[Date Prev][Date Next][Thread Prev][Thread Next][Date index][Thread index]

From |
"Nick Cox" <n.j.cox@durham.ac.uk> |

To |
<statalist@hsph.harvard.edu> |

Subject |
st: -mydays- added to -mylabels- on SSC |

Date |
Sun, 7 Aug 2005 19:40:16 +0100 |

Thanks to Kit Baum, a program -mydays- by Scott Merryman and myself has been added to the -mylabels- package on SSC. -mydays- requires Stata 9. (The rest of the package requires only Stata 8.) This program came about in the following way. On 2nd August, Eric Wruck posted a query under the heading "Axis label annoyance". > I'm working on some overlaid graphs where the x-axis is the date. > The date within the Stata file is always the last day of the month. > However, when I go to create my -twoway graph-, Stata labels the > axes with dates that are the first day of the month (e.g., 01 > Oct 00) -- > > dates that are not actually found on any record within the file. > Why does Stata do this? I will try re-formatting the dates but it > doesn't seem to me that I should have to do this. Any thoughts? Scott Merryman then posted some code, and I then posted a program -lastdays- based on Scott's work. (The thread also contains non-official explanations of why official Stata does what Eric reports.) Collaboration offstage, and some further thought, led to the program -mydays-, which is not much more complicated, but is more general. (There is probably a principle here: Write a program to handle a messy problem, which is a real pain to tackle interactively. Then consider how to generalise the program. The more general program may not be much longer. Occasionally it is shorter!) -mydays- displays a formatted list of specified days that lie within the range of a -tsset- daily date variable describing a time series and puts the numeric version of that list in a specified local macro. The result may be useful for specifying axis label or tick positions on graphs of time series. (In the examples that follow, the display is suppressed, just like the graphs you would get.) Otherwise put, to use -mydays, you must have a time series dataset defined by a daily date variable. If it has not been done previously, you must -tsset-. For example: . sysuse sp500, clear . tsset date In this case, the dataset covers dates 2 January 2001 to 31 December 2001. Now if you ask for a time series graph, Stata by default uses its best guess at some "nice" dates as labelled dates on the time axis, in this case 1 January 2001, 1 April 2001, 1 July 2001, 1 October 2001, 1 January 2002. This can be seen in graphs like . tsline high low Now suppose that -- like Eric with his problem -- you do not like that default. In principle you just need to spell out which days you want, but that can be tedious. Differing month lengths and the existence of leap years mean that what you want is unlikely to be a regularly spaced series of days. (Stata has the concept of a datelist, but it doesn't help here, so far as I can see.) -mydays- offers an alternative. Unless it is obvious otherwise, it takes the -tsset- time variable to be a daily date. Suppose that, roughly like Eric, you want the last days of each quarter. You can type . mydays, last months(3(3)12) local(last) . tsline high low, xla(`last', format(%dn_d)) The argument to -months()- here is evidently a numlist. The process thus entails two steps: define the days you want with -mydays-, and then feed the name of the macro containing them to the graph command, here -tsline-. Users of -mylabels- and -myticks- will be familiar with the two-step. In this case, -mydays- does not show 31 December 2000, as it is not within the range of the data, but that could be added on the fly: . tsline high low, xla(`=mdy(12,31,2000)' `last', format(%dn_d)) If one label per quarter seemed rather sparse labelling, we could change the frequency to once every two months, by overwriting the macro and then repeating the graph call: . mydays, last months(2(2)12) local(last) . tsline high low, xla(`last', format(%dn_d)) (Note to programmers: calculating last days of months in terms of the first day of the following month, minus 1, or mdy(#,1,#) - 1 avoids ringing the changes on 28, 29, 30 and 31 days in each month and on ordinary and leap years.) For days other than the last of each month, you need to specify an argument for the -days()- option. (More generally, at least one of the -days()- and -last- options must be specified.) With the same data, we could put ticks at the beginning of each month and a month label centred on the middle of each month (modulo a smidgen): . mydays, day(1) local(ticks) . mydays, day(15) local(labels) . tsline high low, xla(`labels', labsize(*0.9) notick format(%dm)) xtic(`=mdy(1,1,2001)' `ticks' `=mdy(1,1,2002)') Thus the x axis appears roughly like this: -------------------------------------------------------- | Jan | Feb | Mar | Apr | May | and so forth Note that the -months()- option defaults to all the months 1/12. There is, naturally, more nitty-gritty in the help file. The generalisation is -mydates- is possible, but not obviously needed so much as is -mydays-. Nick n.j.cox@durham.ac.uk * * For searches and help try: * http://www.stata.com/support/faqs/res/findit.html * http://www.stata.com/support/statalist/faq * http://www.ats.ucla.edu/stat/stata/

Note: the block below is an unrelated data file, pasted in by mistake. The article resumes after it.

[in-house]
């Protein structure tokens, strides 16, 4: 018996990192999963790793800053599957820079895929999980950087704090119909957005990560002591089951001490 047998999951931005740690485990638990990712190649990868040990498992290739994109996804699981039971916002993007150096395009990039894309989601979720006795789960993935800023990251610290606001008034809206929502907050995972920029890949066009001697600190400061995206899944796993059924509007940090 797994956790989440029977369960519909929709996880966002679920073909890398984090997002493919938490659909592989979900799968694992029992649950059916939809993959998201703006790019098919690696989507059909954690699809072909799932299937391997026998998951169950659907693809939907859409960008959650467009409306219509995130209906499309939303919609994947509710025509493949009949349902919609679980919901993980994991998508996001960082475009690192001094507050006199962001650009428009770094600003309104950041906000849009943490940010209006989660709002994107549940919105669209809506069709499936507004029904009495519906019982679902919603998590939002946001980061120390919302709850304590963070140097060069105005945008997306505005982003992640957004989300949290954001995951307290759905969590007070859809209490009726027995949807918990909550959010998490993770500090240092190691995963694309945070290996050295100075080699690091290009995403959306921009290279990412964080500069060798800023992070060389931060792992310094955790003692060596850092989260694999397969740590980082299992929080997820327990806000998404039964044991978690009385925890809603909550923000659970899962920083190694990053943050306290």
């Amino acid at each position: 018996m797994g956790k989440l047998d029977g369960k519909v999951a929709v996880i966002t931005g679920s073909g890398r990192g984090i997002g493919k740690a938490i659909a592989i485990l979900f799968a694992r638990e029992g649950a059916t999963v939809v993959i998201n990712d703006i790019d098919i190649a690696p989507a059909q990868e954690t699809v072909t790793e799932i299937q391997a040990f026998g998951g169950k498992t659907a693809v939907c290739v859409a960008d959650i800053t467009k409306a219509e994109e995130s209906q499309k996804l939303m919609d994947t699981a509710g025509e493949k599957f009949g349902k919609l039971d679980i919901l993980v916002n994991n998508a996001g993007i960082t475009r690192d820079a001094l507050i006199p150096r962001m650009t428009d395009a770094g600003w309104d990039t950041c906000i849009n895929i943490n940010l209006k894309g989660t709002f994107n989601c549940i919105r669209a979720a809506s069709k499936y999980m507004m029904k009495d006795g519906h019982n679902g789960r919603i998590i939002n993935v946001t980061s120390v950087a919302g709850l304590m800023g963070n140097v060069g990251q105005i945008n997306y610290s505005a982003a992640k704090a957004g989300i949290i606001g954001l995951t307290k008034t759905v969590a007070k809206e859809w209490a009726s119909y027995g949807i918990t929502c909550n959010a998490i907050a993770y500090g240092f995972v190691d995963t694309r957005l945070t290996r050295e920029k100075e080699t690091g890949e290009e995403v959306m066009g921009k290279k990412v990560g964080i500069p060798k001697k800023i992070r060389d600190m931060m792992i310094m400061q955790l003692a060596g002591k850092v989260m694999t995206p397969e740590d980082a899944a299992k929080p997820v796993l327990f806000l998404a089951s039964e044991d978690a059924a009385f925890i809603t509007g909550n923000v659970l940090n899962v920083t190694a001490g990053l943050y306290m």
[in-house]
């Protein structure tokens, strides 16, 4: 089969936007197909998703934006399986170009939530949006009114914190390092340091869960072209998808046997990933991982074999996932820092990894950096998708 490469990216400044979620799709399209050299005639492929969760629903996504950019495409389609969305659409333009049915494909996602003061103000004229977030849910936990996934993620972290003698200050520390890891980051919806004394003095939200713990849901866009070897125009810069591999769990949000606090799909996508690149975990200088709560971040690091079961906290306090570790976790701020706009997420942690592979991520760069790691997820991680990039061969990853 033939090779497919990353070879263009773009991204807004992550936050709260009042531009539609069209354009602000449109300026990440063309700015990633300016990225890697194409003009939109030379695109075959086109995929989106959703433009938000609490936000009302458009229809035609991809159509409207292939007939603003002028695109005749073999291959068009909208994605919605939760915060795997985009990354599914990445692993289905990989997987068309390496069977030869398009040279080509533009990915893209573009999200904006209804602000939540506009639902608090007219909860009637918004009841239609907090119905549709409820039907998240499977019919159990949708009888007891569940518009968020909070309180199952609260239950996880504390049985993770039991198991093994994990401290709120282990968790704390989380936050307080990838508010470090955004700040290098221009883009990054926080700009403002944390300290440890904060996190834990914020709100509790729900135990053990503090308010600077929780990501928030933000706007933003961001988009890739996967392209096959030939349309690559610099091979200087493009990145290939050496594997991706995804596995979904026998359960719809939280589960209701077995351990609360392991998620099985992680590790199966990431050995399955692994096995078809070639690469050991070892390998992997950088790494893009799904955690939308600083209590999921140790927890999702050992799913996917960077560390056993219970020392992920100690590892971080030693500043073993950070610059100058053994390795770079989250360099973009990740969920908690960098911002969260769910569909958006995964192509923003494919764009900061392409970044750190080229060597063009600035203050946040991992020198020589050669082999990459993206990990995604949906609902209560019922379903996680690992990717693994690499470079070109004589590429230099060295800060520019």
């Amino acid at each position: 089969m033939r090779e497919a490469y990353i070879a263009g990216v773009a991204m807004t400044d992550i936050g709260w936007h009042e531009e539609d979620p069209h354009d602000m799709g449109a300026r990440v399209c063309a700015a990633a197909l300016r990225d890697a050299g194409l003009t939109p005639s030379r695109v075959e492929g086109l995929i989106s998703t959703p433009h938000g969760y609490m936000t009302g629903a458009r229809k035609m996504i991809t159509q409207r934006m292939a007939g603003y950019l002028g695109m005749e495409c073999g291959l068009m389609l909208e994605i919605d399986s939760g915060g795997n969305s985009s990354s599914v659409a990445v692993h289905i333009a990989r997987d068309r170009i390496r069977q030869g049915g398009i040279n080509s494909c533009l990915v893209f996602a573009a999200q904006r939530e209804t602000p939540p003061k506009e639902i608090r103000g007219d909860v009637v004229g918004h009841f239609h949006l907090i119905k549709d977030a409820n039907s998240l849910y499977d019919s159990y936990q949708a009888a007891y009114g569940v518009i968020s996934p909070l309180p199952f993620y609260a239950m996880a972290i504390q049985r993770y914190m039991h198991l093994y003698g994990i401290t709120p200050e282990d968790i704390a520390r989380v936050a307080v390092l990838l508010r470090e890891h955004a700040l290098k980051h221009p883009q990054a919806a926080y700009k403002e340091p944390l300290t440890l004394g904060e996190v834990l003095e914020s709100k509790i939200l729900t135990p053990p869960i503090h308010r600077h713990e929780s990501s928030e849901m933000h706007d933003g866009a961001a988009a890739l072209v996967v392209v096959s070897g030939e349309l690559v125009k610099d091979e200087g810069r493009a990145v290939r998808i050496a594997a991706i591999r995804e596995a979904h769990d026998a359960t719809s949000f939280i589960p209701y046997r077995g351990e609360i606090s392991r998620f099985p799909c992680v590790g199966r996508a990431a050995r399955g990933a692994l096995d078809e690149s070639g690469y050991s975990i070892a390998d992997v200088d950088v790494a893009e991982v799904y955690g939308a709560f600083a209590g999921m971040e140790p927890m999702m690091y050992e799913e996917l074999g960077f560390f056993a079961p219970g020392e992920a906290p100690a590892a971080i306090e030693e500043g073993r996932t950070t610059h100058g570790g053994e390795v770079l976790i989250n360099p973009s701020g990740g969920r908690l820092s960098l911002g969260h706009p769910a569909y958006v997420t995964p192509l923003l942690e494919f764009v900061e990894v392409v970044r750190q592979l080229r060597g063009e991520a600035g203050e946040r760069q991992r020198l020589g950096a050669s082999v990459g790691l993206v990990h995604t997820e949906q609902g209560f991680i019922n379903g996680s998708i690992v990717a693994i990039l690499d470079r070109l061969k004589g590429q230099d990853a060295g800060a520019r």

- Prev by Date:
**st: Rolling Returns and simple loop** - Next by Date:
**st: RE: Rolling Returns and simple loop** - Previous by thread:
**st: Rolling Returns and simple loop** - Next by thread:
**st: RE: Rolling Returns and simple loop** - Index(es):

© Copyright 1996–2014 StataCorp LP | Terms of use | Privacy | Contact us | What's new | Site index |